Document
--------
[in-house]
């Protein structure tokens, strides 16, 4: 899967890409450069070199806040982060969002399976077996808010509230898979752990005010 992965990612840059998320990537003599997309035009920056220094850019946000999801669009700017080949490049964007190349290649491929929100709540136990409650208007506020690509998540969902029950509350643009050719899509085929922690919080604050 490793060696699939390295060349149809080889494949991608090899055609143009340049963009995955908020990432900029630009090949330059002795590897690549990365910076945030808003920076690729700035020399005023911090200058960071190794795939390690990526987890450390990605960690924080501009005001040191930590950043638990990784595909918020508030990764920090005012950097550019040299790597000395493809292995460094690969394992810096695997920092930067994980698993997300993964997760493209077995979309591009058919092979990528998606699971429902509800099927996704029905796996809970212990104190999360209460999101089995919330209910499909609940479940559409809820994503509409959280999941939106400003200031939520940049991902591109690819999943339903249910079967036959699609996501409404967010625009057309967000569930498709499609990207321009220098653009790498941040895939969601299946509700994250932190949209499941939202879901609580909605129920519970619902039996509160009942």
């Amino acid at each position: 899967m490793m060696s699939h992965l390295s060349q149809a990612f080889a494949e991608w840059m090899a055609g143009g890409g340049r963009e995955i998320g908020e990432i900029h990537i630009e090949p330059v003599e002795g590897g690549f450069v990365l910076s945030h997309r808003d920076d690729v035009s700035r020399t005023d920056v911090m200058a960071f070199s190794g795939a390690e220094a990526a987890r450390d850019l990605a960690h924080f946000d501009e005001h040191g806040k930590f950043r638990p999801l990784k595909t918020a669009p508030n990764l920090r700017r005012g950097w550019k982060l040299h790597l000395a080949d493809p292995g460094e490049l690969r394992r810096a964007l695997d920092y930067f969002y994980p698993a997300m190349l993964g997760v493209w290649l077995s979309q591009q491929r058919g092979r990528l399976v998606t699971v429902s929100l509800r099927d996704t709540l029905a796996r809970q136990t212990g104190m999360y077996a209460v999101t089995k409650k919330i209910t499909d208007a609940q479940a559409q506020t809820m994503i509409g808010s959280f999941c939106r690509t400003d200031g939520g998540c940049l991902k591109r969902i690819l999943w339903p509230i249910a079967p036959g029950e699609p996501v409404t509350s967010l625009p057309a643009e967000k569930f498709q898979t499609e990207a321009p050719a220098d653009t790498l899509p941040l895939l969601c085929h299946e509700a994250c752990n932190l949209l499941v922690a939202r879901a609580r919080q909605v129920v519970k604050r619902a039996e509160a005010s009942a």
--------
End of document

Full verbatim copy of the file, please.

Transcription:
[in-house]
């Protein structure tokens, strides 16, 4: 899967890409450069070199806040982060969002399976077996808010509230898979752990005010 992965990612840059998320990537003599997309035009920056220094850019946000999801669009700017080949490049964007190349290649491929929100709540136990409650208007506020690509998540969902029950509350643009050719899509085929922690919080604050 490793060696699939390295060349149809080889494949991608090899055609143009340049963009995955908020990432900029630009090949330059002795590897690549990365910076945030808003920076690729700035020399005023911090200058960071190794795939390690990526987890450390990605960690924080501009005001040191930590950043638990990784595909918020508030990764920090005012950097550019040299790597000395493809292995460094690969394992810096695997920092930067994980698993997300993964997760493209077995979309591009058919092979990528998606699971429902509800099927996704029905796996809970212990104190999360209460999101089995919330209910499909609940479940559409809820994503509409959280999941939106400003200031939520940049991902591109690819999943339903249910079967036959699609996501409404967010625009057309967000569930498709499609990207321009220098653009790498941040895939969601299946509700994250932190949209499941939202879901609580909605129920519970619902039996509160009942």
């Amino acid at each position: 899967m490793m060696s699939h992965l390295s060349q149809a990612f080889a494949e991608w840059m090899a055609g143009g890409g340049r963009e995955i998320g908020e990432i900029h990537i630009e090949p330059v003599e002795g590897g690549f450069v990365l910076s945030h997309r808003d920076d690729v035009s700035r020399t005023d920056v911090m200058a960071f070199s190794g795939a390690e220094a990526a987890r450390d850019l990605a960690h924080f946000d501009e005001h040191g806040k930590f950043r638990p999801l990784k595909t918020a669009p508030n990764l920090r700017r005012g950097w550019k982060l040299h790597l000395a080949d493809p292995g460094e490049l690969r394992r810096a964007l695997d920092y930067f969002y994980p698993a997300m190349l993964g997760v493209w290649l077995s979309q591009q491929r058919g092979r990528l399976v998606t699971v429902s929100l509800r099927d996704t709540l029905a796996r809970q136990t212990g104190m999360y077996a209460v999101t089995k409650k919330i209910t499909d208007a609940q479940a559409q506020t809820m994503i509409g808010s959280f999941c939106r690509t400003d200031g939520g998540c940049l991902k591109r969902i690819l999943w339903p509230i249910a079967p036959g029950e699609p996501v409404t509350s967010l625009p057309a643009e967000k569930f498709q898979t499609e990207a321009p050719a220098d653009t790498l899509p941040l895939l969601c085929h299946e509700a994250c752990n932190l949209l499941v922690a939202r879901a609580r919080q909605v129920v519970k604050r619902a039996e509160a005010s009942a």